The issue of the Comfort Women is of grave cultural significance for both the Korean and Japanese societies far beyond government levels; that is, a culturally unpleasant one. For the given issue highlights chronic cultural diseases within both societies, which they will have to put into a long process of healing. To begin with, the overt avoidance and cover-up of the Comfort Women is nothing but a sheer reflection of the conventional Confucian patriarchal ideology deeply penetrating the two societies. Patriarchal ideology, needless to say, denigrates women to an inferior status as compared to men.5 The same ideology also perpetuates procreationism through male heirs as one of the highest individual and social values. Furthermore, the ideology cultivates the honor and shame culture which gives high honor to parents and the elderly, whether deceased or living.6 Now, the comfort women issue “violates” all these three cultural-ideological gems. The given matter not only discloses the “superior” men’s disgraceful wrongdoings, but also demands “undeserving” care and respect for women, most of whom, due to the severe sexual violence on their bodies, lost their chance for procreation. Besides, the talk on Comfort Women inevitably reveals the historical shame of their memorable male ancestors.7 This historical shame applies to both nations. Korean ancestors could not save their own nation from the colonial power, which eventually led to the awful tragedy of the Comfort Women. On the other side, Japanese ancestors, not to mention, were the real cause of that tragedy. This is certainly a traumatic shame in both cultures, so the following attitude seems inevitable, “Let the issue be buried forever. No more talks please!” What really makes worse this shared cultural trauma is the historical animosity and cultural ethos of superiority that the two nations developed against each other for centuries; something like “Our nation is always better than you (in every aspect).” Hence, the talk or any talk on the Comfort Women is a hateful scar on each proud nation’s cultural consciousness.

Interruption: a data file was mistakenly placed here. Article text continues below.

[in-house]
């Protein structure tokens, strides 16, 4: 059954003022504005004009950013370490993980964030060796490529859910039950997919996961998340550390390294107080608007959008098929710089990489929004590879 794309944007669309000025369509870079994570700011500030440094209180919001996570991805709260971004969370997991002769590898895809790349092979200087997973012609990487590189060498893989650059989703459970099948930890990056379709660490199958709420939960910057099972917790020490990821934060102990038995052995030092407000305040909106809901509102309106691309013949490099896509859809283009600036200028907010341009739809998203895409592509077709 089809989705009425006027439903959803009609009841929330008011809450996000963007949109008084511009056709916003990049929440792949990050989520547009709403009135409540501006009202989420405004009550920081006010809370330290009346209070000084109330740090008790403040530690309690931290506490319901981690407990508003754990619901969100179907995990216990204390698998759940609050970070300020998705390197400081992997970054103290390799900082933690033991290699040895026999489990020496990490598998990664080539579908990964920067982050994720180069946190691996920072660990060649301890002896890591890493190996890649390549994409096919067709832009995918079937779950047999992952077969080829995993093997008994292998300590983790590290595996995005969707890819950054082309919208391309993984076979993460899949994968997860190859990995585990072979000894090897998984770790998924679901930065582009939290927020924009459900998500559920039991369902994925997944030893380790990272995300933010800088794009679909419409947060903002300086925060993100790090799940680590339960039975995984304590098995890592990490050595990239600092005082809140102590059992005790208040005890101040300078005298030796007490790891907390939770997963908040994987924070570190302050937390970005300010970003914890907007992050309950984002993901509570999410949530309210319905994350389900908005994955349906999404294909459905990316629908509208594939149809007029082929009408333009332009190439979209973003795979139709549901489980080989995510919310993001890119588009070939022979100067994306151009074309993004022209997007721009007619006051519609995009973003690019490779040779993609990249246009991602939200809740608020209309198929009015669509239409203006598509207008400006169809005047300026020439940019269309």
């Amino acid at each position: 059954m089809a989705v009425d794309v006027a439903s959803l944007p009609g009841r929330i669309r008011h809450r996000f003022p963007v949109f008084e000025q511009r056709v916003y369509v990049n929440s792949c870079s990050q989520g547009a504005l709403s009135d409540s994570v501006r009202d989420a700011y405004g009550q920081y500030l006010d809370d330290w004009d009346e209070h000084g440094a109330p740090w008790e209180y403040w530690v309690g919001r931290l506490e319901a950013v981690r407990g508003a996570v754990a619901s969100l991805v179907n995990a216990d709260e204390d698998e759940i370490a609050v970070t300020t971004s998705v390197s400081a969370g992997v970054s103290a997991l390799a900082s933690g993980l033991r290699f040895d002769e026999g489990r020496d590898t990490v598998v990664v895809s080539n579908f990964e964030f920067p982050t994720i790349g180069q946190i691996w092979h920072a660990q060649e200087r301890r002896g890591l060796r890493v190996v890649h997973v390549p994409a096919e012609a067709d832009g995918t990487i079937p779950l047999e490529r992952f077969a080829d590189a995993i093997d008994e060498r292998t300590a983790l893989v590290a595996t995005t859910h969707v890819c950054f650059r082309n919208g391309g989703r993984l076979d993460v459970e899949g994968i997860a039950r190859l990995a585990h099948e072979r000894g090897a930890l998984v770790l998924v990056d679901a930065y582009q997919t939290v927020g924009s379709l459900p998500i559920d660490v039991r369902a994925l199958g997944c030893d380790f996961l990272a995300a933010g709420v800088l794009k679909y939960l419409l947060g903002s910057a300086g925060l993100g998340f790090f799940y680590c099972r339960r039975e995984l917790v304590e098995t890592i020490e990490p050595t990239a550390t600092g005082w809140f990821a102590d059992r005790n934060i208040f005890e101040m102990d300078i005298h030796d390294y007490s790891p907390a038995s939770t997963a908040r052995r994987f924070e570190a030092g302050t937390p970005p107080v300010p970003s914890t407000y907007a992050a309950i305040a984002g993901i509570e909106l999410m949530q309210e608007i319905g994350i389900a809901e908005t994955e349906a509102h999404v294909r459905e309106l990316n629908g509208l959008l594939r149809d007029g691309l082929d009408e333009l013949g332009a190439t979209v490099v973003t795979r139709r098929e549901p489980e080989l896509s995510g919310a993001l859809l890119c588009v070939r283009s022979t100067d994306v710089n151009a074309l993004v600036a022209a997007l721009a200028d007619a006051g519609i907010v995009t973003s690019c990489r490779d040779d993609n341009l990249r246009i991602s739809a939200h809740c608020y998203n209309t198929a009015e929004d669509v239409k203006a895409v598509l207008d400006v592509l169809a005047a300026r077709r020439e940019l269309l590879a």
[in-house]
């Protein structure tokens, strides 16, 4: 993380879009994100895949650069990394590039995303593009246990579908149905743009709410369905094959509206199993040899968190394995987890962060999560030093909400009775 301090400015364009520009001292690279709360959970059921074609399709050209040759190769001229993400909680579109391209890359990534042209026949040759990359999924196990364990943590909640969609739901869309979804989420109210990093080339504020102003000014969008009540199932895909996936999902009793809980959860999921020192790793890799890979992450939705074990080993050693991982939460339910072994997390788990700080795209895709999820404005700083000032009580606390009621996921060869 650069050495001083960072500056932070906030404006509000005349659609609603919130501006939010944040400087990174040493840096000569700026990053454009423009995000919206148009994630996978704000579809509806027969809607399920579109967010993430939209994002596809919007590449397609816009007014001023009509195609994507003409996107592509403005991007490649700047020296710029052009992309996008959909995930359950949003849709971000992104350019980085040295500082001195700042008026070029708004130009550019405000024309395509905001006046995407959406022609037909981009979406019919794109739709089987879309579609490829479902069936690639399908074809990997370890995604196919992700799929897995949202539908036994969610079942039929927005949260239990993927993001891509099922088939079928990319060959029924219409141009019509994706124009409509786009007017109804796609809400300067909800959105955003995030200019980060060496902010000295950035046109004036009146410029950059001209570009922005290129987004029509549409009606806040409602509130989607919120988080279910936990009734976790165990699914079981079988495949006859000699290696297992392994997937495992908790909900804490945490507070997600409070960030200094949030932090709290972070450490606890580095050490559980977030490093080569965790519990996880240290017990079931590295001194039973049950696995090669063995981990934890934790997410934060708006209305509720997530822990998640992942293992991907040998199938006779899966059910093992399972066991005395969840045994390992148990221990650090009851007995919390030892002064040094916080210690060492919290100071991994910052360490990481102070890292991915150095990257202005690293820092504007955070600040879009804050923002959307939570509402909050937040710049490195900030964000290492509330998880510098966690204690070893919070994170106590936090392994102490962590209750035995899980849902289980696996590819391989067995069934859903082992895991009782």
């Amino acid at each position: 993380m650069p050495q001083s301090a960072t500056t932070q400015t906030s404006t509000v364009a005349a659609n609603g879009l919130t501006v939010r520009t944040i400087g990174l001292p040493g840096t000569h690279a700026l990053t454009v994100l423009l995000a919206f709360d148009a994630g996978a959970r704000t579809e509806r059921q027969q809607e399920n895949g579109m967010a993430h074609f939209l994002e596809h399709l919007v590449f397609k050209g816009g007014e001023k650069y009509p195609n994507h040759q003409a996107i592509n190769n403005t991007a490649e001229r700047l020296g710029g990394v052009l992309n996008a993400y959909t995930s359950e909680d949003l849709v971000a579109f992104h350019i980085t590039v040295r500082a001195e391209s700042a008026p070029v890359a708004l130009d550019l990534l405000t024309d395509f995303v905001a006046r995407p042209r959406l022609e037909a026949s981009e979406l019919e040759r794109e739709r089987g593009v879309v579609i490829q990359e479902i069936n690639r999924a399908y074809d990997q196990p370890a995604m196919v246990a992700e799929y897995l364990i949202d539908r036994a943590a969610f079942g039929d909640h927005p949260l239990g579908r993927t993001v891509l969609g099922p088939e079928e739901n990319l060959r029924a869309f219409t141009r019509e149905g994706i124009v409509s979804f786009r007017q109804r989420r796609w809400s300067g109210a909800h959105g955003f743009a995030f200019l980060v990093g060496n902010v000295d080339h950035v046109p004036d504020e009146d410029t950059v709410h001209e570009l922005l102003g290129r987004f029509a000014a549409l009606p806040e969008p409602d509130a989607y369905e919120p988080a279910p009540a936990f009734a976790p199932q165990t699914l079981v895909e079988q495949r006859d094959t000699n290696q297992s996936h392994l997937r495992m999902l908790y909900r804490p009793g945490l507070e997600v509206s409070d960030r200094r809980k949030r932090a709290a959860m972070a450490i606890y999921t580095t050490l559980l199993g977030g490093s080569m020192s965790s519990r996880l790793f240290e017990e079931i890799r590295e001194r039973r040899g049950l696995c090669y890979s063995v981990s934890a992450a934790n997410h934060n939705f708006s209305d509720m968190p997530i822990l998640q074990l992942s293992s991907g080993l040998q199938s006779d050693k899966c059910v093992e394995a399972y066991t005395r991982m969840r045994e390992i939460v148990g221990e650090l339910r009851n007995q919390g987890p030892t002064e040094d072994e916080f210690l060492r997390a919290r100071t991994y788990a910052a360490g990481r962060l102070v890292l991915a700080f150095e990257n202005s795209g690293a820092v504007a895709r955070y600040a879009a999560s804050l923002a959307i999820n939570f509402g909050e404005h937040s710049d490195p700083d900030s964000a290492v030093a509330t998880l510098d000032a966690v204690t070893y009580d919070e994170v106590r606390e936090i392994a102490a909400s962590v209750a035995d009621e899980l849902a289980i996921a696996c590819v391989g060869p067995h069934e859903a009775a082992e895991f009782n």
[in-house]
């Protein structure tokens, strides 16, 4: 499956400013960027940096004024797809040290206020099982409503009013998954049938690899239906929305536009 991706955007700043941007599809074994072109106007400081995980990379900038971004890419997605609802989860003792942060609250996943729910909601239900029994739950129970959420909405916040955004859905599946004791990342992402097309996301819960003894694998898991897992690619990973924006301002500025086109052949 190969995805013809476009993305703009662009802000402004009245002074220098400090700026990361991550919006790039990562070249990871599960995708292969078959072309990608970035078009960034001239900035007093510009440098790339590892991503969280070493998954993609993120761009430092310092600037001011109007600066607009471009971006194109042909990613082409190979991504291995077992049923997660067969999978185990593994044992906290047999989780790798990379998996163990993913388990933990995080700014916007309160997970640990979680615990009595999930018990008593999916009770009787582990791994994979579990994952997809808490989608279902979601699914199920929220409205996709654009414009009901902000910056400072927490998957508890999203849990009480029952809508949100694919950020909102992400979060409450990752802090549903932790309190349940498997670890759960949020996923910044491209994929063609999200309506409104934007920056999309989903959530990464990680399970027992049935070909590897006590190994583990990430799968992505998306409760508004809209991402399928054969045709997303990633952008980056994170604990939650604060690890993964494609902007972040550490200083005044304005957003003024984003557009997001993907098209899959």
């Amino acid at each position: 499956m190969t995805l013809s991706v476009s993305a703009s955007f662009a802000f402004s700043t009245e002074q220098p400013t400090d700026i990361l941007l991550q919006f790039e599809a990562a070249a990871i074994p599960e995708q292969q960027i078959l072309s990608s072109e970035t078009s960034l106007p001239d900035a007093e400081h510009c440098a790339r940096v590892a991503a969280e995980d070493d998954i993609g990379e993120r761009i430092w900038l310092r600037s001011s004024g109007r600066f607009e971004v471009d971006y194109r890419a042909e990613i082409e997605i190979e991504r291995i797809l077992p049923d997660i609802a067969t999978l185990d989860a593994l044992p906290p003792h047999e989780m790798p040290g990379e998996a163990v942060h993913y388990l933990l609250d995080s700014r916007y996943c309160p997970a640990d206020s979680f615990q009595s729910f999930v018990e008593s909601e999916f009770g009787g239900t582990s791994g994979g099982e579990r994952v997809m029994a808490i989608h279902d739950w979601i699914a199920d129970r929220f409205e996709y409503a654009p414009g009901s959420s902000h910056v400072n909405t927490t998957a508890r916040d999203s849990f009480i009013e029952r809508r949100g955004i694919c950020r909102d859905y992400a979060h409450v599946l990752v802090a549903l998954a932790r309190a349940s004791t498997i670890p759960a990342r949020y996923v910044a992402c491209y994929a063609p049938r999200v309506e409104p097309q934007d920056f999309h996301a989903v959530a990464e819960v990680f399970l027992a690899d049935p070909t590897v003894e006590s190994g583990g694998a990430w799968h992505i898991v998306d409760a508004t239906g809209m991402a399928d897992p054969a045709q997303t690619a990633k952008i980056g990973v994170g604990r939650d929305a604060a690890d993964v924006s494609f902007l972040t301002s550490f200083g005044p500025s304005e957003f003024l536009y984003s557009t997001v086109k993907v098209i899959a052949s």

In sum, any serious discussion on the Comfort Women is a huge shameful self-disclosure of both societies which probably they are still too immature to deal with. However, immaturity cannot and should not be any excuse for the blatant avoidance. Rather, full honest self-disclosure of their unjustifiable shames, as common psychological wisdom goes, may lead to great maturity of both cultures in the coming years.
Historically and Politically
Behind the hasty denial of the history of the Comfort Women, as we have seen above, there is the deep feeling of shame for both nations. Underneath this instant and emotional reaction, meanwhile, there lies a cold political and historical calculation as well.